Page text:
Clean Energy According to Bloomberg
A recent shift on clean energy coverage hasn’t gone unnoticed.
“Bloomberg, the global business and financial information and news leader, gives influential decision makers a critical edge by connecting them to a dynamic network of information, people and ideas.”
The company says that the purpose it was born with — to change the world for the better — is “proven by our actions, which harness the resources, skills and profits of our company to transform lives around the world through the power of data.”
Bloomberg’s relationship with clean energy has been arguably inconsistent, particularly through the clean energy investment commentary arm, New Energy Finance. Historically, BNEF prominently highlights the progress of solar and wind energy, and batteries for EVs and grid-scale storage, though other renewable technologies are also sometimes included. Consequently, BNEF’s figures and projections have fueled countless headlines on anti-nuclear blogs.
Meanwhile, coverage of nuclear energy could be described as uncharitable. The most egregious recent example was levelised cost of energy comparison work by BNEF, misrepresented by anti-nuclear stakeholders in Sweden and subsequently unpacked by Dr Staffan Qvist.
However, what we’ve seen lately has been vastly more positive and seems to signal a step change in consistent, inclusive clean energy coverage at BNEF and Bloomberg more widely. There it is — existing and renewed nuclear capacity — included in BNEF’s transition scenario.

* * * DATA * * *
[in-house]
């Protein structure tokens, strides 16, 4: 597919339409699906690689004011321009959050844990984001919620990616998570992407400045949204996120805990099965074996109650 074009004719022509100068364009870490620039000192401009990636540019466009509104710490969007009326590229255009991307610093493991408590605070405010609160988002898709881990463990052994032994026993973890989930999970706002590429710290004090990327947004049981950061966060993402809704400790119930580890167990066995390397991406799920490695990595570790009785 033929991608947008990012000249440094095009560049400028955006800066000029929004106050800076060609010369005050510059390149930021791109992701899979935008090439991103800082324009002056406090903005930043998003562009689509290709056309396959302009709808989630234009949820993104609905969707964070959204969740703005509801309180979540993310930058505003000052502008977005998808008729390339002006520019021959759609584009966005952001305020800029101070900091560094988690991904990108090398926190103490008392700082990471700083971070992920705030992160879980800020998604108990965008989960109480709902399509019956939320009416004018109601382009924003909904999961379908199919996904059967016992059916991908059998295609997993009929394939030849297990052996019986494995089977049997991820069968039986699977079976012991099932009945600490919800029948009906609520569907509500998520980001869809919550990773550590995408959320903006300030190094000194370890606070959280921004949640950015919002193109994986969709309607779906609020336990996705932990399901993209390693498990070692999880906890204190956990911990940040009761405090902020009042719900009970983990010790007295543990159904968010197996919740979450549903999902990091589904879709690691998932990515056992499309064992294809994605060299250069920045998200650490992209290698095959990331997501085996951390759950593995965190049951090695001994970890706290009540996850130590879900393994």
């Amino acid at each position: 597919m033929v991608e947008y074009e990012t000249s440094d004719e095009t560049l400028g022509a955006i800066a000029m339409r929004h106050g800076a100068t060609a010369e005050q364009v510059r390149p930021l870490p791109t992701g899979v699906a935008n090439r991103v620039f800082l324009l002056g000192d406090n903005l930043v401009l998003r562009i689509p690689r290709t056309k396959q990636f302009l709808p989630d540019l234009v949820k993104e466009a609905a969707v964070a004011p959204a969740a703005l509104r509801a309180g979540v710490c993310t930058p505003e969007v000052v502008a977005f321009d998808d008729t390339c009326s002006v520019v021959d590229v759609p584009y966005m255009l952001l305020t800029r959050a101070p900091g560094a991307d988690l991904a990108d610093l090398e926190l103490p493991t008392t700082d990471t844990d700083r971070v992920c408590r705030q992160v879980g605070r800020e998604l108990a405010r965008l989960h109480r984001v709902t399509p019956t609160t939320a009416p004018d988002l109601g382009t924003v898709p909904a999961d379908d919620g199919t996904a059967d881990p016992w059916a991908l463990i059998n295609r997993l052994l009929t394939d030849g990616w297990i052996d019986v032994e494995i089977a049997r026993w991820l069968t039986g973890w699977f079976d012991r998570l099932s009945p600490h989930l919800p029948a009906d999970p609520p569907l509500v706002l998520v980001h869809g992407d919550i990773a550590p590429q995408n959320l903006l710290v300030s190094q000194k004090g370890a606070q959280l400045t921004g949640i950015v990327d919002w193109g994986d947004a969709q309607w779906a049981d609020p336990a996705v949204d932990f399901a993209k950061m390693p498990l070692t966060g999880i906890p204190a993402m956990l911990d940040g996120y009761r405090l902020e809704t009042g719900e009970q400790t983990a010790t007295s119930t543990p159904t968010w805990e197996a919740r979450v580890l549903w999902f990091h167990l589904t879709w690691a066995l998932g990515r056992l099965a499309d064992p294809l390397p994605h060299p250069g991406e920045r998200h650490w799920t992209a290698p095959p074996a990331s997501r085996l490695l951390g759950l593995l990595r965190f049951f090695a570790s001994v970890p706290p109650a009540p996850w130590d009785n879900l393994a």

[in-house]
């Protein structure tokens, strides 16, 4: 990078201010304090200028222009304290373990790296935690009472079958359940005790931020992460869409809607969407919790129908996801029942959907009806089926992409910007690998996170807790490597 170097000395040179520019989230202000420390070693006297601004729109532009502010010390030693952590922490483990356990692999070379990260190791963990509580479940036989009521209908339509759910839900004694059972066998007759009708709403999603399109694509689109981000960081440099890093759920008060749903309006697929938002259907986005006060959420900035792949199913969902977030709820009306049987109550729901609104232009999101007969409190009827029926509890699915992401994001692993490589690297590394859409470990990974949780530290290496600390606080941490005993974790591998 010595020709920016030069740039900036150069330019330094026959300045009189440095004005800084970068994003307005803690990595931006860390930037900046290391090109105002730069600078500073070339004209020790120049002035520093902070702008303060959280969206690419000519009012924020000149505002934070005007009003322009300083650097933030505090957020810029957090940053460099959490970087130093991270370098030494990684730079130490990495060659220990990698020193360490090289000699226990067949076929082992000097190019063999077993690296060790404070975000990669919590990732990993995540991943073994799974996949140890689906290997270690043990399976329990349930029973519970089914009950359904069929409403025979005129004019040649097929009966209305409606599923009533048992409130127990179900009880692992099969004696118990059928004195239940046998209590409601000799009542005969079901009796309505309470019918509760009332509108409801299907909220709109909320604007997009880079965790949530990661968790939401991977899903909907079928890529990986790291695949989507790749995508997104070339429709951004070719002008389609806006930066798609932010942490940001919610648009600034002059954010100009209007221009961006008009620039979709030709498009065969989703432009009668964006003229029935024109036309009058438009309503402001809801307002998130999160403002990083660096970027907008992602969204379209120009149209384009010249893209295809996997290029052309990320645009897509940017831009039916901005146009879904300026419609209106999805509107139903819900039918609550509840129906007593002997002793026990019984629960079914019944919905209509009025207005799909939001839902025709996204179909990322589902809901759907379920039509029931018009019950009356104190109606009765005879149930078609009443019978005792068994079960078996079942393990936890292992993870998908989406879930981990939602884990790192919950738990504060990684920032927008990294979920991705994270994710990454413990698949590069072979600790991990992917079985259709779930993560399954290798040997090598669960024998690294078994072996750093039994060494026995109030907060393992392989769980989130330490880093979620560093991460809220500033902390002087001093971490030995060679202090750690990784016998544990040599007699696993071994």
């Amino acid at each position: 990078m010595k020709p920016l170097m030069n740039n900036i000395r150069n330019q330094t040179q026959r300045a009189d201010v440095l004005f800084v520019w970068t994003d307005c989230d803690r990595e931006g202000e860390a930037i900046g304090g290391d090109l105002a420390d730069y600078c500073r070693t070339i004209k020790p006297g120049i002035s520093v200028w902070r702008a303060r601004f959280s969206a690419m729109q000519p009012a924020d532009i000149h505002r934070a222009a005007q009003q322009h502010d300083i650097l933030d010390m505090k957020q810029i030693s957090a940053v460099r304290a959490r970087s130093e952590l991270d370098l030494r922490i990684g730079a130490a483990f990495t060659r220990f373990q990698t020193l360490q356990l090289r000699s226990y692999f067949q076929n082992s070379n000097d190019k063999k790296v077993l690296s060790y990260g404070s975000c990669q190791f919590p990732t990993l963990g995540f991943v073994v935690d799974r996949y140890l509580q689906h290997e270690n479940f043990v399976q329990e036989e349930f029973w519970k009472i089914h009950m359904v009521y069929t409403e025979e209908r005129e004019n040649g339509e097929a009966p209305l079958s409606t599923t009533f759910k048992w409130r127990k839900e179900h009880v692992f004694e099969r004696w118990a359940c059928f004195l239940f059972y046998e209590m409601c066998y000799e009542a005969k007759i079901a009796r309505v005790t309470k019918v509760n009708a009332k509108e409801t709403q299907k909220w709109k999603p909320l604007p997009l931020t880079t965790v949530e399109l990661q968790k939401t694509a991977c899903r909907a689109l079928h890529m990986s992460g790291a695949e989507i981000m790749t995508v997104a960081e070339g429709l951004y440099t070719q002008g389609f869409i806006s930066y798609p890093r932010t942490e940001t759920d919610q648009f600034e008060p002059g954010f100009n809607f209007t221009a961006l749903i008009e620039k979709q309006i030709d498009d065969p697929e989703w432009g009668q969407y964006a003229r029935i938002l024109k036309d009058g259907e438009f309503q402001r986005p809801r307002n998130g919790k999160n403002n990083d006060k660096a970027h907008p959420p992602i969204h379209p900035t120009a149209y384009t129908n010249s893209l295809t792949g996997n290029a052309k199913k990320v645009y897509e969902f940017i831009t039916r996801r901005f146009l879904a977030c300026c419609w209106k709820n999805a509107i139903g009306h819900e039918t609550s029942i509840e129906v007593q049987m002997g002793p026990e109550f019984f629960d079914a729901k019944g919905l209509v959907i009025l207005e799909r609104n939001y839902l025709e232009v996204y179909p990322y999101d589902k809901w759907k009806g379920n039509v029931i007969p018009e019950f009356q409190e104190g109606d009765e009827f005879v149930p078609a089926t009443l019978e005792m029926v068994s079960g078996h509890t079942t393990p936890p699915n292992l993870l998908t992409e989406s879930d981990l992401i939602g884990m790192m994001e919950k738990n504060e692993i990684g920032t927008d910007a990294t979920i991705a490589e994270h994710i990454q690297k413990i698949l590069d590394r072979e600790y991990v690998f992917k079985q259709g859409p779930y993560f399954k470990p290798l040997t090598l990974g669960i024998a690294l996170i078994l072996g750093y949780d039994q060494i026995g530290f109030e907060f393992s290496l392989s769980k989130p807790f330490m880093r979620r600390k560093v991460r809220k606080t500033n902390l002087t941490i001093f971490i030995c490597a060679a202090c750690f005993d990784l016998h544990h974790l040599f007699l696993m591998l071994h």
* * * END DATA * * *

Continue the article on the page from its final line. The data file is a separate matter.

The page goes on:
And, strikingly, a nuclear-centric scenario was explored for the first time in the most recent New Energy Outlook.
US “states viewing advanced nuclear as opportunity”, and “historic opponents rethinking their objections” is now being highlighted alongside this work.
And to really punctuate this turnaround, while Bloomberg outlets themselves have boldly reported on recent headwinds faced by solar and wind…
…nuclear energy is now unambiguously included beside these vital clean energy sources.
“Data is reality. If you face it, you can understand it. Then, you can do something about it.”
Ultimately it will be up to national plans, associated industries, and modernised vendors to overcome perceptions about timeframes, cost, and pressure from dedicated obstructionists…
…by maintaining purpose and focus, and applying fresh approaches with decades of learning. Only then will that grey bar in BNEF’s chart bloom to its deserved scale.
Oscar Archer holds a PhD in chemistry and has been analysing energy issues for over 15 years, focusing on nuclear technology for nine, with a background in manufacturing and QA. He also writes for The Fourth Generation and The Kernel. Find him @OskaArcher on Twitter.